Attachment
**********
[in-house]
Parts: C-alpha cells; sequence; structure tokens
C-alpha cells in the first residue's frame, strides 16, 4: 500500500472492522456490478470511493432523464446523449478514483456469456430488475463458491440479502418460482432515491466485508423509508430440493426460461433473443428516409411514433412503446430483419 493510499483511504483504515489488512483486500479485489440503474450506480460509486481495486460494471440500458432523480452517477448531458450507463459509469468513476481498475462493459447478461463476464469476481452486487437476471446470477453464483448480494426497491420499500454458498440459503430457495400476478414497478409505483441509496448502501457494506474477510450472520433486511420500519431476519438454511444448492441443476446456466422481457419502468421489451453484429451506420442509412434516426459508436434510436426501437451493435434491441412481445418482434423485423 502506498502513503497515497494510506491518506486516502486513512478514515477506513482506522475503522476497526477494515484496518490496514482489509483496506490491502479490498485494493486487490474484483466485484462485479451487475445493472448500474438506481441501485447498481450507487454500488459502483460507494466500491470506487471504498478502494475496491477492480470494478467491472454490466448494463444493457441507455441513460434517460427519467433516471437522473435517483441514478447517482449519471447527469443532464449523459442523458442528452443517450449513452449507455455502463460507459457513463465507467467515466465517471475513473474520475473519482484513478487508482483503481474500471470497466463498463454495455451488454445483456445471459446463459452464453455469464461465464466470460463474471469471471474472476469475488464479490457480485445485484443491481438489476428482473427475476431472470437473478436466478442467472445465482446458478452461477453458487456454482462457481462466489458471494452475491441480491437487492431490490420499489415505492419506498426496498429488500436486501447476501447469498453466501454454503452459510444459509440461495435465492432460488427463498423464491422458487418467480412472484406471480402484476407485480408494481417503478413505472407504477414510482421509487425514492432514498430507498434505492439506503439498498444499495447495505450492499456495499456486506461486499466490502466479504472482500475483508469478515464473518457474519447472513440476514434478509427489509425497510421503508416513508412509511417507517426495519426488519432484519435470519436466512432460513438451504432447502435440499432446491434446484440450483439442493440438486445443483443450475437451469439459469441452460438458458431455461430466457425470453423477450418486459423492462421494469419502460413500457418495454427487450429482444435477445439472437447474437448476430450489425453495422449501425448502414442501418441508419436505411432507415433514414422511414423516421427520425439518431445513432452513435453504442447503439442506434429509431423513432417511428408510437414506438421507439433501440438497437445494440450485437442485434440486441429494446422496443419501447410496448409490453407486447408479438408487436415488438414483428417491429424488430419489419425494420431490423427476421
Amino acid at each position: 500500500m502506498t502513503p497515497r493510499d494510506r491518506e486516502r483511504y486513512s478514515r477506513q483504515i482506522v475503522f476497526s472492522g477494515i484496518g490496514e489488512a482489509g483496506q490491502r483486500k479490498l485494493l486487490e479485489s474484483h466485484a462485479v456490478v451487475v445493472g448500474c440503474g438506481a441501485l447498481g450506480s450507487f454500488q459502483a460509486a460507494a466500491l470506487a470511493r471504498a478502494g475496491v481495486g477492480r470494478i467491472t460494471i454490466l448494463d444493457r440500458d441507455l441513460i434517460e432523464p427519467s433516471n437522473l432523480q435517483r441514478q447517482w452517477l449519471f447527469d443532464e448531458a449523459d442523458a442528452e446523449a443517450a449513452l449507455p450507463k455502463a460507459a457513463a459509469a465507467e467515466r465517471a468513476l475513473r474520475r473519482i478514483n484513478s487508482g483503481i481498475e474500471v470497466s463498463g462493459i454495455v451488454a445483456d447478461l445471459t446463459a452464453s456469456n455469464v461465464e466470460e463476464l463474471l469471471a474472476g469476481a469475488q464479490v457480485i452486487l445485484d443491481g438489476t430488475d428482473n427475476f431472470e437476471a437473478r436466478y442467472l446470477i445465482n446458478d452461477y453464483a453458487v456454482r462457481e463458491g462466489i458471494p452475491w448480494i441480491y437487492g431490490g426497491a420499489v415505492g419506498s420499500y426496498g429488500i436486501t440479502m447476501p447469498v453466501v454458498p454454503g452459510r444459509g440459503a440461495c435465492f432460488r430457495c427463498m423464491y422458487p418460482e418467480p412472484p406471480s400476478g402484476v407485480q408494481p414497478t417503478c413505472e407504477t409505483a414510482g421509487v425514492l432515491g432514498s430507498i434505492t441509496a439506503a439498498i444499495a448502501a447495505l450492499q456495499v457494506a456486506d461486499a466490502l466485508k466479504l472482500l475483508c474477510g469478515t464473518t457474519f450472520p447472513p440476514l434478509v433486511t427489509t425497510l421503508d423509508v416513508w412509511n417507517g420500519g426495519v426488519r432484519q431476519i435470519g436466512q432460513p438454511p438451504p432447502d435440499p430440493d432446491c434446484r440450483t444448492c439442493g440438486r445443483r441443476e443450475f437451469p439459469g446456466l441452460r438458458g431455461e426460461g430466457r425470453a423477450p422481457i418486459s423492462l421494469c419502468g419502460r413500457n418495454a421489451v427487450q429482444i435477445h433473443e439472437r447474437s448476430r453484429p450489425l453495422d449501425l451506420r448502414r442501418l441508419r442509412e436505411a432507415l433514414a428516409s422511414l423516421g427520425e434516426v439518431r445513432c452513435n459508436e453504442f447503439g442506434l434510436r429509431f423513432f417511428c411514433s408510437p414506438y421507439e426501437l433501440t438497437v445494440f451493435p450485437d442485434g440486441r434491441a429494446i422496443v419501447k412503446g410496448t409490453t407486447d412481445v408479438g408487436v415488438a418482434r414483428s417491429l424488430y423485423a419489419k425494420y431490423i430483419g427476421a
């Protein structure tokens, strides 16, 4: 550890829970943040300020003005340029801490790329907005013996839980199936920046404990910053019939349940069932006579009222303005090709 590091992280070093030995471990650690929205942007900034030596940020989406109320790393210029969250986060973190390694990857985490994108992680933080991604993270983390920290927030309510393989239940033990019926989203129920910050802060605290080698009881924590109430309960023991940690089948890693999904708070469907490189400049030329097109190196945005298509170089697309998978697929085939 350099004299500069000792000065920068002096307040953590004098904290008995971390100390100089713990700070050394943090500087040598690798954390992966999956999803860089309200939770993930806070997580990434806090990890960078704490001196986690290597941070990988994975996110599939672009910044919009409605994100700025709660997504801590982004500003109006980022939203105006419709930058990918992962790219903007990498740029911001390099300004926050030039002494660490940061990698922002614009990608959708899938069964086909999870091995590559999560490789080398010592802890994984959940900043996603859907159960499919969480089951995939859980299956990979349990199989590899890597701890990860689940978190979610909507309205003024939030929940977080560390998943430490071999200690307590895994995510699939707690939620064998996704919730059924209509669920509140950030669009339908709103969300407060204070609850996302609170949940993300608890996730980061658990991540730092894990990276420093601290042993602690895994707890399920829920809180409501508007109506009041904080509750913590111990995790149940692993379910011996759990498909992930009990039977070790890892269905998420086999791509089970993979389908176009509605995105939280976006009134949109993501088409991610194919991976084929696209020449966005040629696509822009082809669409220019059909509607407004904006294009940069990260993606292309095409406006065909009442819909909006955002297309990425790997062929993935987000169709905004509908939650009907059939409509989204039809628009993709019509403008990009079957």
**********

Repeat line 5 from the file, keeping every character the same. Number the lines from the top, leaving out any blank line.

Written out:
């Protein structure tokens, strides 16, 4: 550890829970943040300020003005340029801490790329907005013996839980199936920046404990910053019939349940069932006579009222303005090709 590091992280070093030995471990650690929205942007900034030596940020989406109320790393210029969250986060973190390694990857985490994108992680933080991604993270983390920290927030309510393989239940033990019926989203129920910050802060605290080698009881924590109430309960023991940690089948890693999904708070469907490189400049030329097109190196945005298509170089697309998978697929085939 350099004299500069000792000065920068002096307040953590004098904290008995971390100390100089713990700070050394943090500087040598690798954390992966999956999803860089309200939770993930806070997580990434806090990890960078704490001196986690290597941070990988994975996110599939672009910044919009409605994100700025709660997504801590982004500003109006980022939203105006419709930058990918992962790219903007990498740029911001390099300004926050030039002494660490940061990698922002614009990608959708899938069964086909999870091995590559999560490789080398010592802890994984959940900043996603859907159960499919969480089951995939859980299956990979349990199989590899890597701890990860689940978190979610909507309205003024939030929940977080560390998943430490071999200690307590895994995510699939707690939620064998996704919730059924209509669920509140950030669009339908709103969300407060204070609850996302609170949940993300608890996730980061658990991540730092894990990276420093601290042993602690895994707890399920829920809180409501508007109506009041904080509750913590111990995790149940692993379910011996759990498909992930009990039977070790890892269905998420086999791509089970993979389908176009509605995105939280976006009134949109993501088409991610194919991976084929696209020449966005040629696509822009082809669409220019059909509607407004904006294009940069990260993606292309095409406006065909009442819909909006955002297309990425790997062929993935987000169709905004509908939650009907059939409509989204039809628009993709019509403008990009079957």